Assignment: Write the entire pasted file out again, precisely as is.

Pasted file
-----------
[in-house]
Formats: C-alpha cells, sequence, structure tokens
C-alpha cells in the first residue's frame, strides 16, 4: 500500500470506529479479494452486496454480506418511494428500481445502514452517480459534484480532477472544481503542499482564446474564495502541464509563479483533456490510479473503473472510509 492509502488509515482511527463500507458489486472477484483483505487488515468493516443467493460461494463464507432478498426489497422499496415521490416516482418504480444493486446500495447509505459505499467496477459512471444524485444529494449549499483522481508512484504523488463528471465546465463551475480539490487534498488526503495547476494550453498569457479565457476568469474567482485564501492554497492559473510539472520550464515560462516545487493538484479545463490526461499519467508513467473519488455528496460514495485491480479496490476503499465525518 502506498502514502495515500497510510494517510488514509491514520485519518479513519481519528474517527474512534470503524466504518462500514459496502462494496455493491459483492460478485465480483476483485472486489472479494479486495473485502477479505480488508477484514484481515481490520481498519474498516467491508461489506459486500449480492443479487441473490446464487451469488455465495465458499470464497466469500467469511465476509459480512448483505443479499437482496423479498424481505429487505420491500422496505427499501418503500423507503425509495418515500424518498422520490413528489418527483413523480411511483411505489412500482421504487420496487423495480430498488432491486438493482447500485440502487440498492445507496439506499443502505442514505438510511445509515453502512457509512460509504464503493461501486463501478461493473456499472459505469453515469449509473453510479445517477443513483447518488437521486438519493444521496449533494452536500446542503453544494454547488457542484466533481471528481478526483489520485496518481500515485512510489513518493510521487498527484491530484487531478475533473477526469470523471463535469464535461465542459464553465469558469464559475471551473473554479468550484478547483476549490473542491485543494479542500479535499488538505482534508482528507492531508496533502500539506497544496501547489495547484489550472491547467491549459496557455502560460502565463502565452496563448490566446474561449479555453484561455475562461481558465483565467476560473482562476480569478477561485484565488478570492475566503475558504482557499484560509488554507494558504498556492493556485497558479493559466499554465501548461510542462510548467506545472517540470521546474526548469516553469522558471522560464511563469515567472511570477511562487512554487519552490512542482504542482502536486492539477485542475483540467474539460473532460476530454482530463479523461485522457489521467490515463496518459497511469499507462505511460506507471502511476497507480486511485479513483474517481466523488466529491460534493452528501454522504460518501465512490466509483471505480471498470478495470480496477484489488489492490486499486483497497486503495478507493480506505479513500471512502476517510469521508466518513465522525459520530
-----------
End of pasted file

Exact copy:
[in-house]
Formats: C-alpha cells, sequence, structure tokens
C-alpha cells in the first residue's frame, strides 16, 4: 500500500470506529479479494452486496454480506418511494428500481445502514452517480459534484480532477472544481503542499482564446474564495502541464509563479483533456490510479473503473472510509 492509502488509515482511527463500507458489486472477484483483505487488515468493516443467493460461494463464507432478498426489497422499496415521490416516482418504480444493486446500495447509505459505499467496477459512471444524485444529494449549499483522481508512484504523488463528471465546465463551475480539490487534498488526503495547476494550453498569457479565457476568469474567482485564501492554497492559473510539472520550464515560462516545487493538484479545463490526461499519467508513467473519488455528496460514495485491480479496490476503499465525518 502506498502514502495515500497510510494517510488514509491514520485519518479513519481519528474517527474512534470503524466504518462500514459496502462494496455493491459483492460478485465480483476483485472486489472479494479486495473485502477479505480488508477484514484481515481490520481498519474498516467491508461489506459486500449480492443479487441473490446464487451469488455465495465458499470464497466469500467469511465476509459480512448483505443479499437482496423479498424481505429487505420491500422496505427499501418503500423507503425509495418515500424518498422520490413528489418527483413523480411511483411505489412500482421504487420496487423495480430498488432491486438493482447500485440502487440498492445507496439506499443502505442514505438510511445509515453502512457509512460509504464503493461501486463501478461493473456499472459505469453515469449509473453510479445517477443513483447518488437521486438519493444521496449533494452536500446542503453544494454547488457542484466533481471528481478526483489520485496518481500515485512510489513518493510521487498527484491530484487531478475533473477526469470523471463535469464535461465542459464553465469558469464559475471551473473554479468550484478547483476549490473542491485543494479542500479535499488538505482534508482528507492531508496533502500539506497544496501547489495547484489550472491547467491549459496557455502560460502565463502565452496563448490566446474561449479555453484561455475562461481558465483565467476560473482562476480569478477561485484565488478570492475566503475558504482557499484560509488554507494558504498556492493556485497558479493559466499554465501548461510542462510548467506545472517540470521546474526548469516553469522558471522560464511563469515567472511570477511562487512554487519552490512542482504542482502536486492539477485542475483540467474539460473532460476530454482530463479523461485522457489521467490515463496518459497511469499507462505511460506507471502511476497507480486511485479513483474517481466523488466529491460534493452528501454522504460518501465512490466509483471505480471498470478495470480496477484489488489492490486499486483497497486503495478507493480506505479513500471512502476517510469521508466518513465522525459520530